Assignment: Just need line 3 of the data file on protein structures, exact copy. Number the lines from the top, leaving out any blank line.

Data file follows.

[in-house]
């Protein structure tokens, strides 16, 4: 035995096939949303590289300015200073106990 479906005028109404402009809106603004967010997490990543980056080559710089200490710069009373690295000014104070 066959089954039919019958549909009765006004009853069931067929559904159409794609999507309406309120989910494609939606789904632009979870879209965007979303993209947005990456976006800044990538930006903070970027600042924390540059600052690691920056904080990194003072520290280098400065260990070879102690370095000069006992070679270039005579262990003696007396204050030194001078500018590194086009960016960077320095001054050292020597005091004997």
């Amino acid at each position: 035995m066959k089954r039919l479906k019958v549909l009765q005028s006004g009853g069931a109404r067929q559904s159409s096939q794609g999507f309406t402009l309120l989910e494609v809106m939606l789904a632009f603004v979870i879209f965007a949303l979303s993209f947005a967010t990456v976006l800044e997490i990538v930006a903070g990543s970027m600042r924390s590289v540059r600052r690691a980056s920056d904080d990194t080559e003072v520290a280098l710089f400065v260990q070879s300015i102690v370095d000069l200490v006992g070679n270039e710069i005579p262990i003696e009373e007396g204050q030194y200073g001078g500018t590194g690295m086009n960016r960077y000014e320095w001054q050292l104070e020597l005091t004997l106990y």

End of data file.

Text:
């Amino acid at each position: 035995m066959k089954r039919l479906k019958v549909l009765q005028s006004g009853g069931a109404r067929q559904s159409s096939q794609g999507f309406t402009l309120l989910e494609v809106m939606l789904a632009f603004v979870i879209f965007a949303l979303s993209f947005a967010t990456v976006l800044e997490i990538v930006a903070g990543s970027m600042r924390s590289v540059r600052r690691a980056s920056d904080d990194t080559e003072v520290a280098l710089f400065v260990q070879s300015i102690v370095d000069l200490v006992g070679n270039e710069i005579p262990i003696e009373e007396g204050q030194y200073g001078g500018t590194g690295m086009n960016r960077y000014e320095w001054q050292l104070e020597l005091t004997l106990y």